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Archive for the ‘materials’ category

Jul 11, 2022

Scientists Have Engineered Parasitic Worms That Can Kill Cancer Cells

Posted by in categories: biotech/medical, materials

Nematodes, a specific sort of microscopic worm, have been proven by Osaka University researchers to be capable of killing cancer cells, according to Interesting Engineering and SciTechDaily.

The study titled “Nematode surface functionalization with hydrogel sheaths tailored in situ” by Wildan Mubarok, Masaki Nakahata, Masaru Kojima and Shinji Sakai showed that Hydrogel-based “sheaths” that can be further modified to transport useful cargo (cancer-killing substances) could be applied to these worms as a coating.

Jul 11, 2022

The ultimate fate of a star shredded by a black hole

Posted by in categories: cosmology, materials

In 2019, astronomers observed the nearest example to date of a star that was shredded, or “spaghettified,” after approaching too close to a massive black hole.

That tidal disruption of a sun-like star by a black hole 1 million times more massive than itself took place 215 million from Earth. Luckily, this was the first such event bright enough that astronomers from the University of California, Berkeley, could study the optical light from the stellar death, specifically the light’s polarization, to learn more about what happened after the star was torn apart.

Their observations on Oct. 8, 2019, suggest that a lot of the star’s material was blown away at high speed—up to 10,000 kilometers per second—and formed a spherical cloud of gas that blocked most of the high-energy emissions produced as the black hole gobbled up the remainder of the star.

Jul 11, 2022

Efficient, stable, and eco-friendly thermoelectric material discovered

Posted by in categories: energy, materials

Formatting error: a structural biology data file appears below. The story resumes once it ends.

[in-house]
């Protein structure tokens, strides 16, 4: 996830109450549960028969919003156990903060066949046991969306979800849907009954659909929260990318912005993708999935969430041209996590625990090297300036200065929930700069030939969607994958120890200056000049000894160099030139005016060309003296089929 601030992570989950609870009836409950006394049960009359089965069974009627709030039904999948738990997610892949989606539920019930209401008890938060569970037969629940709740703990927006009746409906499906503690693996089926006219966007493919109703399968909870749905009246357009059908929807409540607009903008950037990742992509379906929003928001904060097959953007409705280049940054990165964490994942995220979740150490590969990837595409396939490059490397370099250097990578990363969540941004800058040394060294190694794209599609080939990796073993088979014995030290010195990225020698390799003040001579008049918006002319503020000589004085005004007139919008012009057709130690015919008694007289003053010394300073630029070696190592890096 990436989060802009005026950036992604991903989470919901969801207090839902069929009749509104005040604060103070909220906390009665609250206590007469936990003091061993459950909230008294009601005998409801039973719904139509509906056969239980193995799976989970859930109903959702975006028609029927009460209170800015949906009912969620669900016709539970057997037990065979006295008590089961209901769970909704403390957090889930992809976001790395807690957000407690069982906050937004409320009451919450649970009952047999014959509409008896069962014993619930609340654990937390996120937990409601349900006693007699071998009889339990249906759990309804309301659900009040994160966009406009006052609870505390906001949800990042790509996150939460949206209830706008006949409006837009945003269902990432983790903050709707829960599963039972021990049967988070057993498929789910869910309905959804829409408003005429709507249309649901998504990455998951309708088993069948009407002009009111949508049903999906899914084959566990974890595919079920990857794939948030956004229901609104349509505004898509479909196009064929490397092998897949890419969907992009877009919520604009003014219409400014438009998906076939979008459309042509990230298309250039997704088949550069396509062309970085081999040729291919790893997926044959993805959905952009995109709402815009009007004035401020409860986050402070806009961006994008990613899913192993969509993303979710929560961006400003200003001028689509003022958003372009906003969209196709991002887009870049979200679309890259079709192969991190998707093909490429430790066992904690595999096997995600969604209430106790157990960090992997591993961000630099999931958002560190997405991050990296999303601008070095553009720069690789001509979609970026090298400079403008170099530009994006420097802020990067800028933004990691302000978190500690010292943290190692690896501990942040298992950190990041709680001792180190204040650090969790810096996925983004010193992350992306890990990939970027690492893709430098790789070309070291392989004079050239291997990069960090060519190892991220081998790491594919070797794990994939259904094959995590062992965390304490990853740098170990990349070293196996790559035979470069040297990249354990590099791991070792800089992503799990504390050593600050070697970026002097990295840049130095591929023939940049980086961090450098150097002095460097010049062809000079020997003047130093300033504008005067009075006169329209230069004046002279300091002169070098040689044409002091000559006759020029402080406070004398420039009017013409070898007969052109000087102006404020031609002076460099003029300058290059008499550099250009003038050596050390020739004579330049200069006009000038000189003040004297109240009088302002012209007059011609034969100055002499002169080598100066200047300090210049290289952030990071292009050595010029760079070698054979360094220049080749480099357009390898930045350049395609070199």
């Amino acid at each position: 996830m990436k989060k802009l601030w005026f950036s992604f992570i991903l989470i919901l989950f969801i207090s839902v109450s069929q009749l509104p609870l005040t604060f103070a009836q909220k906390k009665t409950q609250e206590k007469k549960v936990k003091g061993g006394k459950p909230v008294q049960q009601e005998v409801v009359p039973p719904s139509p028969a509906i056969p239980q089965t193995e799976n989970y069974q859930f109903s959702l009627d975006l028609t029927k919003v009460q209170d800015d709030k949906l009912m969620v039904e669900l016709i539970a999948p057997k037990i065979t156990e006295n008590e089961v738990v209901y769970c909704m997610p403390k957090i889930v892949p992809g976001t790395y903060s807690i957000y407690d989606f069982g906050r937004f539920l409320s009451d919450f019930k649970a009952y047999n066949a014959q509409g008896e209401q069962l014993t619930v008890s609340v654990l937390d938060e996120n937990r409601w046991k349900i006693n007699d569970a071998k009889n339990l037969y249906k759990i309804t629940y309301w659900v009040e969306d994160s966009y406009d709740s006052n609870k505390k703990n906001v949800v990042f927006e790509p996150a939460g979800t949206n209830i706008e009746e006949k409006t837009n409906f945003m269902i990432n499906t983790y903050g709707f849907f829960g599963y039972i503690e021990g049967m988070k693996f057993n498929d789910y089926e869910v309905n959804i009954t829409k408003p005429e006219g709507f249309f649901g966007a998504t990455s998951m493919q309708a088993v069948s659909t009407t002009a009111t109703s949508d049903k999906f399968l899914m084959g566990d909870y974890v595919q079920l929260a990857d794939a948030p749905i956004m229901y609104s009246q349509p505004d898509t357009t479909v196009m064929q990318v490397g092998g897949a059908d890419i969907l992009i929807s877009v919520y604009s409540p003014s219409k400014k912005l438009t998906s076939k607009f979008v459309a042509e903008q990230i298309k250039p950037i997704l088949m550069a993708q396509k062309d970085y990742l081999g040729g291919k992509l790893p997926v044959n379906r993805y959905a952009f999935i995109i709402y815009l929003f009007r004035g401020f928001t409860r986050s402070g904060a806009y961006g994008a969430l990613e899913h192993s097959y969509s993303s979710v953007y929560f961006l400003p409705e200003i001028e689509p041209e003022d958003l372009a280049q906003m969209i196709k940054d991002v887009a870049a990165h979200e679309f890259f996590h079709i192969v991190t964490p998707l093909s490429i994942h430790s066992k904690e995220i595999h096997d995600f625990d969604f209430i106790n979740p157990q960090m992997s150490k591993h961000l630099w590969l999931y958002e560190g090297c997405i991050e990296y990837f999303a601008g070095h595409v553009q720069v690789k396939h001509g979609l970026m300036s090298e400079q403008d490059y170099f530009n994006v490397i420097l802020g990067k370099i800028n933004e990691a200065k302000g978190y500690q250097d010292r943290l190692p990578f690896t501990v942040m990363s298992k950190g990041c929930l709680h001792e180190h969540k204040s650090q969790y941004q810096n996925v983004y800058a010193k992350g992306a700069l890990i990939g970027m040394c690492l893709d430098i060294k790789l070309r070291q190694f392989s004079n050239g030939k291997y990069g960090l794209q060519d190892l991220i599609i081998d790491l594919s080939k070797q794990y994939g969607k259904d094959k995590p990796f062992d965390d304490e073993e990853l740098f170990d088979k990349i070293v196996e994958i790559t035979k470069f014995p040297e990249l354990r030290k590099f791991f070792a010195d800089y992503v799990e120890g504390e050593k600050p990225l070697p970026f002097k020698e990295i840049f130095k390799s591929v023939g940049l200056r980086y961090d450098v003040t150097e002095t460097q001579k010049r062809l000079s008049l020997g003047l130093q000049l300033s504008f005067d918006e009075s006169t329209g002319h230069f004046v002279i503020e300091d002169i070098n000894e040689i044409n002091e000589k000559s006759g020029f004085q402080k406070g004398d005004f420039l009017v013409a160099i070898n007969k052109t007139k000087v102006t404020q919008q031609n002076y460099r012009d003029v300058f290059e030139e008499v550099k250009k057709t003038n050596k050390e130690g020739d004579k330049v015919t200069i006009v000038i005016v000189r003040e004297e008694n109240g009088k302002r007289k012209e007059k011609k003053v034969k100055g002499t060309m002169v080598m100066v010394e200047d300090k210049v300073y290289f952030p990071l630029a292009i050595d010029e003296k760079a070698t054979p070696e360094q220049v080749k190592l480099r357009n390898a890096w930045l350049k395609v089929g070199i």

Waste heat is a promising source of energy conservation and reuse, by means of converting this heat into electricity—a process called thermoelectric conversion. Commercially available thermoelectric conversion devices are synthesized using rare metals. While these are quite efficient, they are expensive, and in the majority of cases, utilize toxic materials. Both these factors have led to these converters being of limited use. One of the alternatives is oxide-based thermoelectric materials, but the primary drawback these suffer from is a lack of evidence of their stability at high temperatures.

A team led by Professor Hiromichi Ohta at the Research Institute for Electronic Science at Hokkaido University has synthesized a barium cobalt oxide thermoelectric converter that is reproducibly stable and efficient at temperatures as high as 600°C. The team’s findings have been published in the journal ACS Applied Materials & Interfaces.

Thermoelectric conversion is driven by the Seebeck effect: When there is a temperature difference across a conducting material, an electric current is generated. However, efficiency of is dependent on a figure called the thermoelectric figure of merit ZT. Historically, oxide-based converters had a low ZT, but recent research has revealed many candidates that have high ZT, but their stability at high temperatures was not well documented.

Jul 10, 2022

Custom suits for worms that really deliver

Posted by in categories: biotech/medical, materials